Japan – Day 7 (Part 2)

After settling in at our traditional house, we took a look at the map to see what sites were nearby and decided to take the 15-minute walk to Kinkaku-ji, the Golden Pavilion.  We wound our way through side streets like this but, thanks to our phones with Google Maps, we didn’t get lost.


When we arrived, we encountered lots of tour groups, many for Japanese high school students so we followed the mob to the entrance.


We paid the admission fee and waited patiently for an opening to get a clear view of the temple.  It was worth it.


The brochures didn’t lie: the temple really is golden.  The sun was setting and hitting the temple directly so it was almost blinding to behold.  It was easier to look at from the side.


Kinkaku-ji is truly a remarkable structure and the grounds around it set it off well.  In addition to coming to Kyoto on clear days, we also happened to time our trip with the end of the peak fall colors.


As we left the temple, we passed the temple bell and got our fortunes.


We all had some form of good fortune so we’re happy to take what we can get. 🙂

Since we still had bout an hour of daylight left, we decided to make the trek to Daitoku-ji, a temple complex of nearly two dozen sub-temples practicing Zen Buddhism.  They are known for their Zen gardens so we decided to check them out.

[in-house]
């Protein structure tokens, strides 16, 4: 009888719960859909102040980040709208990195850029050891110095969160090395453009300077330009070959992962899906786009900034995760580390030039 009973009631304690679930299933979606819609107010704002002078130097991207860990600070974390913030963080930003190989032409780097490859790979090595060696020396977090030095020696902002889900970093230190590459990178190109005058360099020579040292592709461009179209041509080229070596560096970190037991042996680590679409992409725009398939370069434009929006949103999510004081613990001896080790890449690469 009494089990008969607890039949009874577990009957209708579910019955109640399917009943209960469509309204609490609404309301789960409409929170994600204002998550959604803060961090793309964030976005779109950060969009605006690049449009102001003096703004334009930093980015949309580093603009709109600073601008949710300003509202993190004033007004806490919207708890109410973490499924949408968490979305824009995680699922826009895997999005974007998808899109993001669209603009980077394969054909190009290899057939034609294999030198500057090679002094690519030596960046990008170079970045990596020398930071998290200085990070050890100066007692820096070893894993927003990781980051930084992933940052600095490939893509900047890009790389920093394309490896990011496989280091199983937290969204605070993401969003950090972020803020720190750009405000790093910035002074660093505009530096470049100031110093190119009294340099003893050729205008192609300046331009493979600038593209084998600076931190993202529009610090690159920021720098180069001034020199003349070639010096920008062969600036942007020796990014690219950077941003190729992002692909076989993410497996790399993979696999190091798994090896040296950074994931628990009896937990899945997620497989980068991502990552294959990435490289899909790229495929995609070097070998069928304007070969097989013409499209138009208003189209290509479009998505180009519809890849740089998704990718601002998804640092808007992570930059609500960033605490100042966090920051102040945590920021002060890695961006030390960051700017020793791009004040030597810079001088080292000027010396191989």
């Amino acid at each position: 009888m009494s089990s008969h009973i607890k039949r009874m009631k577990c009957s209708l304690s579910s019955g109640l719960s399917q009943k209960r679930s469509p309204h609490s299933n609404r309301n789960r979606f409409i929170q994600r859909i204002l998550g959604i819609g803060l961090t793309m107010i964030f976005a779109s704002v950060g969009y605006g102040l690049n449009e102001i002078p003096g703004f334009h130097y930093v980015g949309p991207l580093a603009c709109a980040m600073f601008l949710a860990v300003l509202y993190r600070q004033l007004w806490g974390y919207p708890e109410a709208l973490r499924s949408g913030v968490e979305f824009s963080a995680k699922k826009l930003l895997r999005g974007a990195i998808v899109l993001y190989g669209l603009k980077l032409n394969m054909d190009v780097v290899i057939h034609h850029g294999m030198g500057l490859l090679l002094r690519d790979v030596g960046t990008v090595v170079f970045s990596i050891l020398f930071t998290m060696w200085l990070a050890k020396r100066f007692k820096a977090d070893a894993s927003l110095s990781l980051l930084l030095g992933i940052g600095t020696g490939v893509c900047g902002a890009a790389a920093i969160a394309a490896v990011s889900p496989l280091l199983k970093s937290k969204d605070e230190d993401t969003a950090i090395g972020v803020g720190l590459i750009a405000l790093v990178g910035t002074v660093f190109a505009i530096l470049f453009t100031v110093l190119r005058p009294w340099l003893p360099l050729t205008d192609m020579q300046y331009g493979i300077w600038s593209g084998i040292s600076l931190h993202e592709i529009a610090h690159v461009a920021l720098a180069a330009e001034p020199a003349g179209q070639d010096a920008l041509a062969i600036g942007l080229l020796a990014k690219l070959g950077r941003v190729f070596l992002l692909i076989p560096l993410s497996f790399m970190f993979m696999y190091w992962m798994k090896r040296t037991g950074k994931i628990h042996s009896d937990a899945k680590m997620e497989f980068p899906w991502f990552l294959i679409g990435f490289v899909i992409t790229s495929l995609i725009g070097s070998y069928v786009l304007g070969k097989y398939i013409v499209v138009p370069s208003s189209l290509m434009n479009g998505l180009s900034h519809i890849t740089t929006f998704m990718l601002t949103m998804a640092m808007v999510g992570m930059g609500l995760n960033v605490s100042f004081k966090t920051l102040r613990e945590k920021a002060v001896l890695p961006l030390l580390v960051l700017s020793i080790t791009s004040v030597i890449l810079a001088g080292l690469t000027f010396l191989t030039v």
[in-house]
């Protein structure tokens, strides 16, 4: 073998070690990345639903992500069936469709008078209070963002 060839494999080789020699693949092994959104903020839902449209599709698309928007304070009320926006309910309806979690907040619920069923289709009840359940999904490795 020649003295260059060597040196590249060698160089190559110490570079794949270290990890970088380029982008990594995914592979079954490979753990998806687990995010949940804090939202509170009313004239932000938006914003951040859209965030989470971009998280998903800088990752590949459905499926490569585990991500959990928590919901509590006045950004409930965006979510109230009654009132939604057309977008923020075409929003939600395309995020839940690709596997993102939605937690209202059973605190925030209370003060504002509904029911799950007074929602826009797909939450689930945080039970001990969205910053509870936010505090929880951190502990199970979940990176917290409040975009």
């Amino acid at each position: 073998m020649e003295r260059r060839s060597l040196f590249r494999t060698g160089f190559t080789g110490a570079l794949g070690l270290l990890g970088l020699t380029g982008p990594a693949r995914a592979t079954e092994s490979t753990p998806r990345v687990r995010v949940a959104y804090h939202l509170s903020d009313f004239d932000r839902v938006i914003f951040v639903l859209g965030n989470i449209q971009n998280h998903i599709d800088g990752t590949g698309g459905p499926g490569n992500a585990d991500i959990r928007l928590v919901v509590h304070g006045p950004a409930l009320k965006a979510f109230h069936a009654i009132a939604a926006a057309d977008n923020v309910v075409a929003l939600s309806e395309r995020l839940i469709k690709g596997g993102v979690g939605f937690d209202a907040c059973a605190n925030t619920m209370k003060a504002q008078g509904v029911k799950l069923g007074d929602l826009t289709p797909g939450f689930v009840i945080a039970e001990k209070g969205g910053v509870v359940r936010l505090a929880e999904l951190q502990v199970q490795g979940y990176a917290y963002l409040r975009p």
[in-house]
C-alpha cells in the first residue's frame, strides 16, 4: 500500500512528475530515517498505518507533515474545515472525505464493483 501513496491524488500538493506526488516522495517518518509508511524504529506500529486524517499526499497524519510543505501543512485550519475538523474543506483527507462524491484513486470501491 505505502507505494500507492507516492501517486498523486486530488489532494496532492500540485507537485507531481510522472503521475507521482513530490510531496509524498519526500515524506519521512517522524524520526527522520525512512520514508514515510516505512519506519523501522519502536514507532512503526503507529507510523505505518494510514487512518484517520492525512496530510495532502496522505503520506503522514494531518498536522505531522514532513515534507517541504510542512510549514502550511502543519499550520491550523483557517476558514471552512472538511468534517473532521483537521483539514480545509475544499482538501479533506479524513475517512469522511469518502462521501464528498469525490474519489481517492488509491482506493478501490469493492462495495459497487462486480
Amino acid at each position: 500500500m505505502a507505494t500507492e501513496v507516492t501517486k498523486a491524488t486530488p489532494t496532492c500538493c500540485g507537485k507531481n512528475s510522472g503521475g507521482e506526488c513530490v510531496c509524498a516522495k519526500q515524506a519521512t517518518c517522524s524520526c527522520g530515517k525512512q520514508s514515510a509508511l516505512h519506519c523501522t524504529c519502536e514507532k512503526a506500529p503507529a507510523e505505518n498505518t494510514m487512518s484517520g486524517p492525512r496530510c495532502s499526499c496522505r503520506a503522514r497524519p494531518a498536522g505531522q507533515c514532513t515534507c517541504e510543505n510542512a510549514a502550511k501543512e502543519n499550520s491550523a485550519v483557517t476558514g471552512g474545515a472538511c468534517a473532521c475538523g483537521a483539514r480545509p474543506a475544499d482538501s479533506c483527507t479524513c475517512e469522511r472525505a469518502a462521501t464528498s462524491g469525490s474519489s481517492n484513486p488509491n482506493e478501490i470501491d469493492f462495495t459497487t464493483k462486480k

We were fortunate to be able to tour the Daisenen temple before they closed for the day, which had truly spectacular gardens.  Unfortunately, no photos were allowed inside so this photo of the entry is all I was able to obtain.


The fall colors on the maple trees were truly impressive – I highly recommend a visit if you come to Kyoto.  Keep in mind, though, that if you are over 5’5″ tall you will have to duck under doorways and archway supports.  We even saw one that had bubble wrap on it with a “Watch your head” sign in English only.  Make of that what you will. 😉

We were the last visitors and eventually had to be shepherded out.  All of the other sub-temples were then closed for the day but we were able to walk around and see a few more.


The sun was setting and the temperature was dropping rapidly so we exited the complex and headed for home.


We couldn’t find any restaurants near to where we live so we picked up some food at a local grocery store (bad idea – first bad food we’ve had this trip), cranked the heaters up HIGH, put on almost every article of clothing we brought with us, and huddled under the covers of our futons for the night.  I’m happy to report that we survived.  🙂

My Day 8 post is coming up – it’s our first and only full day in Kyoto in which we pack in 3 temple complexes and the Gion District.  See you then!

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